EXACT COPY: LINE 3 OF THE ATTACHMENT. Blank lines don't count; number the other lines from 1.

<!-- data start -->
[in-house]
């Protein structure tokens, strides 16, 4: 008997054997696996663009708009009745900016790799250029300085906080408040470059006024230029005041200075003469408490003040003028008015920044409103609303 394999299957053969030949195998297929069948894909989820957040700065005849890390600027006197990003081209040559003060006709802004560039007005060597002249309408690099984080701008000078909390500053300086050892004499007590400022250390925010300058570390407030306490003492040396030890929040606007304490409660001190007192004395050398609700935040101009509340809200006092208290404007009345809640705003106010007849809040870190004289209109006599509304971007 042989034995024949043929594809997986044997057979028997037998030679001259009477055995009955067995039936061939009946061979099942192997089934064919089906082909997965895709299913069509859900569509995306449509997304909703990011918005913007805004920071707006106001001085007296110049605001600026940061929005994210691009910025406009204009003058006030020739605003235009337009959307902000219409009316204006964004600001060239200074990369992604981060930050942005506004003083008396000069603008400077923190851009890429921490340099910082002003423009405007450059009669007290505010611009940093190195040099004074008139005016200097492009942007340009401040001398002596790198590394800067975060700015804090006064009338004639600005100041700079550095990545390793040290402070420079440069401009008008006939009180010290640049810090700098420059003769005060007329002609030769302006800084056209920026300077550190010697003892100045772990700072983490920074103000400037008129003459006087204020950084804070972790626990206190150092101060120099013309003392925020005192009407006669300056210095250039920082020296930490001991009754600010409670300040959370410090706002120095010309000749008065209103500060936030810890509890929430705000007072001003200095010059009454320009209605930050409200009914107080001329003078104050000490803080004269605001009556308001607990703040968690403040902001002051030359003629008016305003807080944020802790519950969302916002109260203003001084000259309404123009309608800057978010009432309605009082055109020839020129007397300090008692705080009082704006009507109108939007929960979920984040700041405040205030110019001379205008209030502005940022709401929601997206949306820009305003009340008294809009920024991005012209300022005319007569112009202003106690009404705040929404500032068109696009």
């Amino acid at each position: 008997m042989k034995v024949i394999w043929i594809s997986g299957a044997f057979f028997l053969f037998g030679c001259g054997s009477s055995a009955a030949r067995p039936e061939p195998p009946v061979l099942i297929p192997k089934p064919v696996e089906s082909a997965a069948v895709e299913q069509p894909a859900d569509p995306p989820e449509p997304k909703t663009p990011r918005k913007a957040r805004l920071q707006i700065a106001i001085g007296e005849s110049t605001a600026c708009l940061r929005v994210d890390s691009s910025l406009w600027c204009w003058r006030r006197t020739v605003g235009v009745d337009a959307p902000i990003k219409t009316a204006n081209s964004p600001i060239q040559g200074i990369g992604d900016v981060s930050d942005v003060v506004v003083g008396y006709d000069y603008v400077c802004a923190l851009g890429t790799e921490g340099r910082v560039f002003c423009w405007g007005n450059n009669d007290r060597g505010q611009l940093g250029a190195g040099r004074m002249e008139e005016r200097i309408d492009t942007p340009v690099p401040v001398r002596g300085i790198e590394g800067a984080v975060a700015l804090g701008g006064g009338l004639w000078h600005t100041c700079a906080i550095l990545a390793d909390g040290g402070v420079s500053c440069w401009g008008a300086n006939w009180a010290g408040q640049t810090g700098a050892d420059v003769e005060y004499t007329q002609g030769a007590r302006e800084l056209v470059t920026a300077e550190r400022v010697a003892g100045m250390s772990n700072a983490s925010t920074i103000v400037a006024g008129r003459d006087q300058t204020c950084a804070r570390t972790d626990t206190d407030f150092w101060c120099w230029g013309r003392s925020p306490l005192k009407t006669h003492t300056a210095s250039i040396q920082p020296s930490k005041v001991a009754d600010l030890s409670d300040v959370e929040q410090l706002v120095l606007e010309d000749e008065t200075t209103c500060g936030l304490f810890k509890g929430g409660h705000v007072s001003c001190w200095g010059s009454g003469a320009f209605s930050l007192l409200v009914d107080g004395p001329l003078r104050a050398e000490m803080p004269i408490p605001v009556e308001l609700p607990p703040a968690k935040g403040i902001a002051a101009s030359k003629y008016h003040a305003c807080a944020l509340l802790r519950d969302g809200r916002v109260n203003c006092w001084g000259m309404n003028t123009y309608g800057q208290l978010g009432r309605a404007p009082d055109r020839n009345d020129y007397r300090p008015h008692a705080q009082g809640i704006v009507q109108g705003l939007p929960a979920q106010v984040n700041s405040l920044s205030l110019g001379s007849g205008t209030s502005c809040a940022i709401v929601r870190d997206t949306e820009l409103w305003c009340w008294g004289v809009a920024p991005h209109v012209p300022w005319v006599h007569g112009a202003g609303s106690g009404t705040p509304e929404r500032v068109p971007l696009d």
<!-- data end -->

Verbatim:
């Amino acid at each position: 008997m042989k034995v024949i394999w043929i594809s997986g299957a044997f057979f028997l053969f037998g030679c001259g054997s009477s055995a009955a030949r067995p039936e061939p195998p009946v061979l099942i297929p192997k089934p064919v696996e089906s082909a997965a069948v895709e299913q069509p894909a859900d569509p995306p989820e449509p997304k909703t663009p990011r918005k913007a957040r805004l920071q707006i700065a106001i001085g007296e005849s110049t605001a600026c708009l940061r929005v994210d890390s691009s910025l406009w600027c204009w003058r006030r006197t020739v605003g235009v009745d337009a959307p902000i990003k219409t009316a204006n081209s964004p600001i060239q040559g200074i990369g992604d900016v981060s930050d942005v003060v506004v003083g008396y006709d000069y603008v400077c802004a923190l851009g890429t790799e921490g340099r910082v560039f002003c423009w405007g007005n450059n009669d007290r060597g505010q611009l940093g250029a190195g040099r004074m002249e008139e005016r200097i309408d492009t942007p340009v690099p401040v001398r002596g300085i790198e590394g800067a984080v975060a700015l804090g701008g006064g009338l004639w000078h600005t100041c700079a906080i550095l990545a390793d909390g040290g402070v420079s500053c440069w401009g008008a300086n006939w009180a010290g408040q640049t810090g700098a050892d420059v003769e005060y004499t007329q002609g030769a007590r302006e800084l056209v470059t920026a300077e550190r400022v010697a003892g100045m250390s772990n700072a983490s925010t920074i103000v400037a006024g008129r003459d006087q300058t204020c950084a804070r570390t972790d626990t206190d407030f150092w101060c120099w230029g013309r003392s925020p306490l005192k009407t006669h003492t300056a210095s250039i040396q920082p020296s930490k005041v001991a009754d600010l030890s409670d300040v959370e929040q410090l706002v120095l606007e010309d000749e008065t200075t209103c500060g936030l304490f810890k509890g929430g409660h705000v007072s001003c001190w200095g010059s009454g003469a320009f209605s930050l007192l409200v009914d107080g004395p001329l003078r104050a050398e000490m803080p004269i408490p605001v009556e308001l609700p607990p703040a968690k935040g403040i902001a002051a101009s030359k003629y008016h003040a305003c807080a944020l509340l802790r519950d969302g809200r916002v109260n203003c006092w001084g000259m309404n003028t123009y309608g800057q208290l978010g009432r309605a404007p009082d055109r020839n009345d020129y007397r300090p008015h008692a705080q009082g809640i704006v009507q109108g705003l939007p929960a979920q106010v984040n700041s405040l920044s205030l110019g001379s007849g205008t209030s502005c809040a940022i709401v929601r870190d997206t949306e820009l409103w305003c009340w008294g004289v809009a920024p991005h209109v012209p300022w005319v006599h007569g112009a202003g609303s106690g009404t705040p509304e929404r500032v068109p971007l696009d």